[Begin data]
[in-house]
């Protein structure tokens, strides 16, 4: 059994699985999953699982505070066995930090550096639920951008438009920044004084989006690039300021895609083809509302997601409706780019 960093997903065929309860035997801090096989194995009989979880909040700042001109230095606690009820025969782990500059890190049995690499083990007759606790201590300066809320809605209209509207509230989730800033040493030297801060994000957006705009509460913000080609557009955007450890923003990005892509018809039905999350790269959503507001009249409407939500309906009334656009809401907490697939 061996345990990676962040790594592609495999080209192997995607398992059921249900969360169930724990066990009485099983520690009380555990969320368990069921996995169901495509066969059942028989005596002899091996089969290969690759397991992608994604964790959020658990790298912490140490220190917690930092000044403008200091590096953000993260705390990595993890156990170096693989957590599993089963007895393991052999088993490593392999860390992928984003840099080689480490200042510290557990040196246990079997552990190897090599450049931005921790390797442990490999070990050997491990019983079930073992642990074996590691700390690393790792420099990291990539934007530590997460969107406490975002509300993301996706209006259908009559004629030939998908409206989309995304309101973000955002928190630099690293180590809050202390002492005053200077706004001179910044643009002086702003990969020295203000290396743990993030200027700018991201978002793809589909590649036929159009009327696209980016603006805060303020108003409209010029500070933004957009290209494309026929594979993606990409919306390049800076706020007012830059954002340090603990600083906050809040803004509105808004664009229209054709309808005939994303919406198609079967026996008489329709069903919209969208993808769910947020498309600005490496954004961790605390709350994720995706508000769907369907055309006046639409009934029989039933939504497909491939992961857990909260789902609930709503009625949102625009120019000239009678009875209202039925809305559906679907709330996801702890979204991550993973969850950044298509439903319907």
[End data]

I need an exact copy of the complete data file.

[in-house]
């Protein structure tokens, strides 16, 4: 059994699985999953699982505070066995930090550096639920951008438009920044004084989006690039300021895609083809509302997601409706780019 960093997903065929309860035997801090096989194995009989979880909040700042001109230095606690009820025969782990500059890190049995690499083990007759606790201590300066809320809605209209509207509230989730800033040493030297801060994000957006705009509460913000080609557009955007450890923003990005892509018809039905999350790269959503507001009249409407939500309906009334656009809401907490697939 061996345990990676962040790594592609495999080209192997995607398992059921249900969360169930724990066990009485099983520690009380555990969320368990069921996995169901495509066969059942028989005596002899091996089969290969690759397991992608994604964790959020658990790298912490140490220190917690930092000044403008200091590096953000993260705390990595993890156990170096693989957590599993089963007895393991052999088993490593392999860390992928984003840099080689480490200042510290557990040196246990079997552990190897090599450049931005921790390797442990490999070990050997491990019983079930073992642990074996590691700390690393790792420099990291990539934007530590997460969107406490975002509300993301996706209006259908009559004629030939998908409206989309995304309101973000955002928190630099690293180590809050202390002492005053200077706004001179910044643009002086702003990969020295203000290396743990993030200027700018991201978002793809589909590649036929159009009327696209980016603006805060303020108003409209010029500070933004957009290209494309026929594979993606990409919306390049800076706020007012830059954002340090603990600083906050809040803004509105808004664009229209054709309808005939994303919406198609079967026996008489329709069903919209969208993808769910947020498309600005490496954004961790605390709350994720995706508000769907369907055309006046639409009934029989039933939504497909491939992961857990909260789902609930709503009625949102625009120019000239009678009875209202039925809305559906679907709330996801702890979204991550993973969850950044298509439903319907």